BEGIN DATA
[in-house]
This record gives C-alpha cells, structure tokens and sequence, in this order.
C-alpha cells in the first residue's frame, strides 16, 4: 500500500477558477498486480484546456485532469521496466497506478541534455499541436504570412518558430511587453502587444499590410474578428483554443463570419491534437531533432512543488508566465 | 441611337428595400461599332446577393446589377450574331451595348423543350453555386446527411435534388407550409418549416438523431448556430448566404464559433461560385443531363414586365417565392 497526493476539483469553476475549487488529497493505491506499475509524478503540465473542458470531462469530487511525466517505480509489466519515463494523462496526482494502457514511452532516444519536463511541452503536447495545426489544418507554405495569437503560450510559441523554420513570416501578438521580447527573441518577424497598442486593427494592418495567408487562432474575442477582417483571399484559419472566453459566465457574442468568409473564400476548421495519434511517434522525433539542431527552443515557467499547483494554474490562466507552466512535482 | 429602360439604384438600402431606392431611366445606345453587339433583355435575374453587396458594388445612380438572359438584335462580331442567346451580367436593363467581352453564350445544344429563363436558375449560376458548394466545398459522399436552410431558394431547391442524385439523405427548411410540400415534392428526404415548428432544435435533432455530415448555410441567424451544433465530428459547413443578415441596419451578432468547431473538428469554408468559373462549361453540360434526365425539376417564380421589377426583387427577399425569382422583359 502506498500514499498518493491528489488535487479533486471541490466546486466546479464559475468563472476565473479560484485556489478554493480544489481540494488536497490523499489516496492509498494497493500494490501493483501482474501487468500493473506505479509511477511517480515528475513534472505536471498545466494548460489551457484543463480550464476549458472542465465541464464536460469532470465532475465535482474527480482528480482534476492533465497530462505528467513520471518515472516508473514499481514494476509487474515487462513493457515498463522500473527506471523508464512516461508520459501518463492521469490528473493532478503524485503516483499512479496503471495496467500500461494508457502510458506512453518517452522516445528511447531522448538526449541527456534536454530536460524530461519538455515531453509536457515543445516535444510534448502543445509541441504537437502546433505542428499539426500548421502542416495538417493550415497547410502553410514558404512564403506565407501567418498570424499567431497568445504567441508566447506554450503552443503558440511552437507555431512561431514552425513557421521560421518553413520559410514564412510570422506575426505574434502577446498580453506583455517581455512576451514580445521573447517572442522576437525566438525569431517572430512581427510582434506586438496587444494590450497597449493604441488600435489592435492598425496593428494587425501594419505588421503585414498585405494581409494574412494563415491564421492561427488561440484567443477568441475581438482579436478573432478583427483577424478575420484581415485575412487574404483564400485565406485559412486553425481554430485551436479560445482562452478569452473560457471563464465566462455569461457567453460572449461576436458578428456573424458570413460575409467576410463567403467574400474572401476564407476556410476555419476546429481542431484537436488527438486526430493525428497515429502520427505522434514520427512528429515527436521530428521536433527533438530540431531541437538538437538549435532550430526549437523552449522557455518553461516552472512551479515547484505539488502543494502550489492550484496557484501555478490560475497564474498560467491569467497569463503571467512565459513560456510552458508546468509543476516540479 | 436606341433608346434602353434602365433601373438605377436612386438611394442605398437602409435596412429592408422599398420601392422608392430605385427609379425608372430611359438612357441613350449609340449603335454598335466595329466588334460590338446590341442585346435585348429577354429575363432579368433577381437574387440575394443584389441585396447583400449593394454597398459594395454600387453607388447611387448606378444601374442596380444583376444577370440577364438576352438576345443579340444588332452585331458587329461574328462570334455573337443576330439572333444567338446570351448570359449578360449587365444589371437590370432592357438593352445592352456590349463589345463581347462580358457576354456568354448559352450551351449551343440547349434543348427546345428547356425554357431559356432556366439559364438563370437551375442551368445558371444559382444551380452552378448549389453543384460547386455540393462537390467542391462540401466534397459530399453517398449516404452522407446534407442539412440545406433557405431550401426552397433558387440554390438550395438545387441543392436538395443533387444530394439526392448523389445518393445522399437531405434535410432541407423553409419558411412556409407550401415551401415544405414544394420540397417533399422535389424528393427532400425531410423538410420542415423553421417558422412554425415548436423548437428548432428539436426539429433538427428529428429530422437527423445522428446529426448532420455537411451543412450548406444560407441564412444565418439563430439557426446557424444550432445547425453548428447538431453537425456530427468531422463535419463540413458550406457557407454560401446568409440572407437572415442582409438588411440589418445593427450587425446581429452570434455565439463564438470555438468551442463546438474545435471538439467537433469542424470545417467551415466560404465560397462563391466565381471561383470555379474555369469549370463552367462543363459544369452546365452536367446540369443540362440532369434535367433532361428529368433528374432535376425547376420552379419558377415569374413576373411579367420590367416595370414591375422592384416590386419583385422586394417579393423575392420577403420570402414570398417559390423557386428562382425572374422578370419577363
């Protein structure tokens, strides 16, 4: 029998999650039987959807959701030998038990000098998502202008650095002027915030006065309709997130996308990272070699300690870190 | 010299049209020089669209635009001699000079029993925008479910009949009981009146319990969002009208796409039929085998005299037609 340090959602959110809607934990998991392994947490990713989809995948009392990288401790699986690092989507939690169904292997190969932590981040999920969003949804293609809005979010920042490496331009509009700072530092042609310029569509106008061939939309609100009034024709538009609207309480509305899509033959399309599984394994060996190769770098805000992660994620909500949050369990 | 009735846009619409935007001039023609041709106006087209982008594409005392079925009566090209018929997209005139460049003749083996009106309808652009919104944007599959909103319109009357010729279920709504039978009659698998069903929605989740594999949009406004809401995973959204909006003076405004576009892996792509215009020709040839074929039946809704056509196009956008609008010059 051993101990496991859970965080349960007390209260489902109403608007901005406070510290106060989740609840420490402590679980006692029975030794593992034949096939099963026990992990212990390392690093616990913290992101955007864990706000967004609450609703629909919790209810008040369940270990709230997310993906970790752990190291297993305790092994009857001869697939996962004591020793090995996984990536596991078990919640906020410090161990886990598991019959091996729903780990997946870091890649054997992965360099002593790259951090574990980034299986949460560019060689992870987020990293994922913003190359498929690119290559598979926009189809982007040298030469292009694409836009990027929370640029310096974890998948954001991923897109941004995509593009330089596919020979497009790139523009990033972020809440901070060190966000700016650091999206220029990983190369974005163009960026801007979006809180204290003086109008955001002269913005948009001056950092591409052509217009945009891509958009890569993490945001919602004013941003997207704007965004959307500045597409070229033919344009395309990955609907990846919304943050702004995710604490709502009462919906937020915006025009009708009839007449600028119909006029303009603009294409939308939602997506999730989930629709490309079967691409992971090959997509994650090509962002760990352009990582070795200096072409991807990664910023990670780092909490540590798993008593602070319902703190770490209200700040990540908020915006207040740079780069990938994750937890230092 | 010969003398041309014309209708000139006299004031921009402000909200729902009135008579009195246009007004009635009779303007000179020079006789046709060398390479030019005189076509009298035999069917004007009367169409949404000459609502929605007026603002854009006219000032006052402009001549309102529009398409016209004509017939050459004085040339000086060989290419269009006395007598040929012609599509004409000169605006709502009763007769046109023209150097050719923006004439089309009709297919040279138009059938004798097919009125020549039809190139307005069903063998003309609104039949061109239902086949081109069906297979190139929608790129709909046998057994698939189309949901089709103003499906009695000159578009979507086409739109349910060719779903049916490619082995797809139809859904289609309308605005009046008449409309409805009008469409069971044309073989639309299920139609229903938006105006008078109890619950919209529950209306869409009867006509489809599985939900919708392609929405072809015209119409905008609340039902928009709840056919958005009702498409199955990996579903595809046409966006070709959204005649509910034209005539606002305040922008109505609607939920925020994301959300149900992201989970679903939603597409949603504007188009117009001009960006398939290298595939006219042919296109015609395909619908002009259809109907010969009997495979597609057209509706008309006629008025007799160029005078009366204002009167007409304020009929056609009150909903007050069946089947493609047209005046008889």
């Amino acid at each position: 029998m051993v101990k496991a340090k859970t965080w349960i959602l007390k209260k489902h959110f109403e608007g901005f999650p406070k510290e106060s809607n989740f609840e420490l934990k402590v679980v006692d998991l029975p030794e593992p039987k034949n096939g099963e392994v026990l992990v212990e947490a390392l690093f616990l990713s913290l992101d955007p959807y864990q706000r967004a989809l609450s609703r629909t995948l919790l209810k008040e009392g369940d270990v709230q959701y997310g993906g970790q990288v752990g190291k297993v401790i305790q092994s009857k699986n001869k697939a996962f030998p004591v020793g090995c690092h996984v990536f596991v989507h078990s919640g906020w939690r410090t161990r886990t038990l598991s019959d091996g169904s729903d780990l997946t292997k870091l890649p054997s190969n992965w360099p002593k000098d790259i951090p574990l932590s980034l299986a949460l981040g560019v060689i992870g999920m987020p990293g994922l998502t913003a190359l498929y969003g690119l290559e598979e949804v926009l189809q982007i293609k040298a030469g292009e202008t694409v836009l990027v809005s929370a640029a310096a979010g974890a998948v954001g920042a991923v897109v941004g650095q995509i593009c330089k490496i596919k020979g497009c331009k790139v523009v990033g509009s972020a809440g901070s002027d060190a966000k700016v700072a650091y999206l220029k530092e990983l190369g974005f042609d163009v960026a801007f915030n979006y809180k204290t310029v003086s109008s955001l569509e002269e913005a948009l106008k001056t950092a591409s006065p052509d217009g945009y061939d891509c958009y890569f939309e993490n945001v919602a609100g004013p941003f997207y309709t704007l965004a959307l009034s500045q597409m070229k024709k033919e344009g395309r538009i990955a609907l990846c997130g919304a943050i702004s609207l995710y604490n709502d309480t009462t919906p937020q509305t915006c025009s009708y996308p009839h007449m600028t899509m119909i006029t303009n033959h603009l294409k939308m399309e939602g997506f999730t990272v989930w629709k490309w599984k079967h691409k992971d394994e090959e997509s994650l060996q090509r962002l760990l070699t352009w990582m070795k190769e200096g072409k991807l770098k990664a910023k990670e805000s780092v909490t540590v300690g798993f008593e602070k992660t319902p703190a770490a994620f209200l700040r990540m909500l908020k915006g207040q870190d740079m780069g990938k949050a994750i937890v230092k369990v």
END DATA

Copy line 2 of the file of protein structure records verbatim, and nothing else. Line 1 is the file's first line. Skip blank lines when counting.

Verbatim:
This record gives C-alpha cells, structure tokens and sequence, in this order.